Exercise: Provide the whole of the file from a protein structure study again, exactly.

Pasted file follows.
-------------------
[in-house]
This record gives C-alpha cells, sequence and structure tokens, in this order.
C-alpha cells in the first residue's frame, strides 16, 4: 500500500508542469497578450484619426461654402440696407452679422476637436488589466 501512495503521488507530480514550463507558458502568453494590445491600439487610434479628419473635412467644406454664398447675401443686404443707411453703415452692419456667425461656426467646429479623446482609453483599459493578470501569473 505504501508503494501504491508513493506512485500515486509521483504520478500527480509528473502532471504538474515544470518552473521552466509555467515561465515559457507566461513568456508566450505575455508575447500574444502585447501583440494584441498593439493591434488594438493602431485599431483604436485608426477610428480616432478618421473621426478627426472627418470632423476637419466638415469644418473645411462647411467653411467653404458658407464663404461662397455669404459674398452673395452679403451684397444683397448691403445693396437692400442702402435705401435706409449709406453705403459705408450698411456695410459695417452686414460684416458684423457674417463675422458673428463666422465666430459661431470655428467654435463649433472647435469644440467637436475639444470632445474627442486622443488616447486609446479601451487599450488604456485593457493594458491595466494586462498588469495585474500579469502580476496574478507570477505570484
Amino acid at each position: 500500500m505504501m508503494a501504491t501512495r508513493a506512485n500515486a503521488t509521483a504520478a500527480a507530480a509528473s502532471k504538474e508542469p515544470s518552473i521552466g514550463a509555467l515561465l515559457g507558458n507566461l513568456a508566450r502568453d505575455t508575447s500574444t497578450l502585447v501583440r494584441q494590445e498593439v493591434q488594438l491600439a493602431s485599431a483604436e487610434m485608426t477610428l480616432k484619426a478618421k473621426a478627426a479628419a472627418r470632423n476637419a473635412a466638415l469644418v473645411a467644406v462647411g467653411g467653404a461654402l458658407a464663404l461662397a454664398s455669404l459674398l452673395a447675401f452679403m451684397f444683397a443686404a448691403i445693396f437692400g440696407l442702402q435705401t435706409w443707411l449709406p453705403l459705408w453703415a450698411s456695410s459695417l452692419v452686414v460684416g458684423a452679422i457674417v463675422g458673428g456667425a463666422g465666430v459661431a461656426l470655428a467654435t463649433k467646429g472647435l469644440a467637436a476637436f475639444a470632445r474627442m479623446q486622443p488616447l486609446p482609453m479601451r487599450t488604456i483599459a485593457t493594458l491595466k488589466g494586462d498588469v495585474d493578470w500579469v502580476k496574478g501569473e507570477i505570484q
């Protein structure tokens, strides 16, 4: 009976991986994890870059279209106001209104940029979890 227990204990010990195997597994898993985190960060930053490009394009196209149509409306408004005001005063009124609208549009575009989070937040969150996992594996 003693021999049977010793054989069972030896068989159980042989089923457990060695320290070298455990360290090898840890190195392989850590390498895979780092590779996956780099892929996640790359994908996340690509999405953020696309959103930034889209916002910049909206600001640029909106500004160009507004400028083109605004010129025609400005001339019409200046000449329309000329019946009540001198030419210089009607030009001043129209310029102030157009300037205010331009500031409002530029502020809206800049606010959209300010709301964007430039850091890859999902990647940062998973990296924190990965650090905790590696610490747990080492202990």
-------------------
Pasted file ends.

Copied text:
[in-house]
This record gives C-alpha cells, sequence and structure tokens, in this order.
C-alpha cells in the first residue's frame, strides 16, 4: 500500500508542469497578450484619426461654402440696407452679422476637436488589466 501512495503521488507530480514550463507558458502568453494590445491600439487610434479628419473635412467644406454664398447675401443686404443707411453703415452692419456667425461656426467646429479623446482609453483599459493578470501569473 505504501508503494501504491508513493506512485500515486509521483504520478500527480509528473502532471504538474515544470518552473521552466509555467515561465515559457507566461513568456508566450505575455508575447500574444502585447501583440494584441498593439493591434488594438493602431485599431483604436485608426477610428480616432478618421473621426478627426472627418470632423476637419466638415469644418473645411462647411467653411467653404458658407464663404461662397455669404459674398452673395452679403451684397444683397448691403445693396437692400442702402435705401435706409449709406453705403459705408450698411456695410459695417452686414460684416458684423457674417463675422458673428463666422465666430459661431470655428467654435463649433472647435469644440467637436475639444470632445474627442486622443488616447486609446479601451487599450488604456485593457493594458491595466494586462498588469495585474500579469502580476496574478507570477505570484
Amino acid at each position: 500500500m505504501m508503494a501504491t501512495r508513493a506512485n500515486a503521488t509521483a504520478a500527480a507530480a509528473s502532471k504538474e508542469p515544470s518552473i521552466g514550463a509555467l515561465l515559457g507558458n507566461l513568456a508566450r502568453d505575455t508575447s500574444t497578450l502585447v501583440r494584441q494590445e498593439v493591434q488594438l491600439a493602431s485599431a483604436e487610434m485608426t477610428l480616432k484619426a478618421k473621426a478627426a479628419a472627418r470632423n476637419a473635412a466638415l469644418v473645411a467644406v462647411g467653411g467653404a461654402l458658407a464663404l461662397a454664398s455669404l459674398l452673395a447675401f452679403m451684397f444683397a443686404a448691403i445693396f437692400g440696407l442702402q435705401t435706409w443707411l449709406p453705403l459705408w453703415a450698411s456695410s459695417l452692419v452686414v460684416g458684423a452679422i457674417v463675422g458673428g456667425a463666422g465666430v459661431a461656426l470655428a467654435t463649433k467646429g472647435l469644440a467637436a476637436f475639444a470632445r474627442m479623446q486622443p488616447l486609446p482609453m479601451r487599450t488604456i483599459a485593457t493594458l491595466k488589466g494586462d498588469v495585474d493578470w500579469v502580476k496574478g501569473e507570477i505570484q
């Protein structure tokens, strides 16, 4: 009976991986994890870059279209106001209104940029979890 227990204990010990195997597994898993985190960060930053490009394009196209149509409306408004005001005063009124609208549009575009989070937040969150996992594996 003693021999049977010793054989069972030896068989159980042989089923457990060695320290070298455990360290090898840890190195392989850590390498895979780092590779996956780099892929996640790359994908996340690509999405953020696309959103930034889209916002910049909206600001640029909106500004160009507004400028083109605004010129025609400005001339019409200046000449329309000329019946009540001198030419210089009607030009001043129209310029102030157009300037205010331009500031409002530029502020809206800049606010959209300010709301964007430039850091890859999902990647940062998973990296924190990965650090905790590696610490747990080492202990």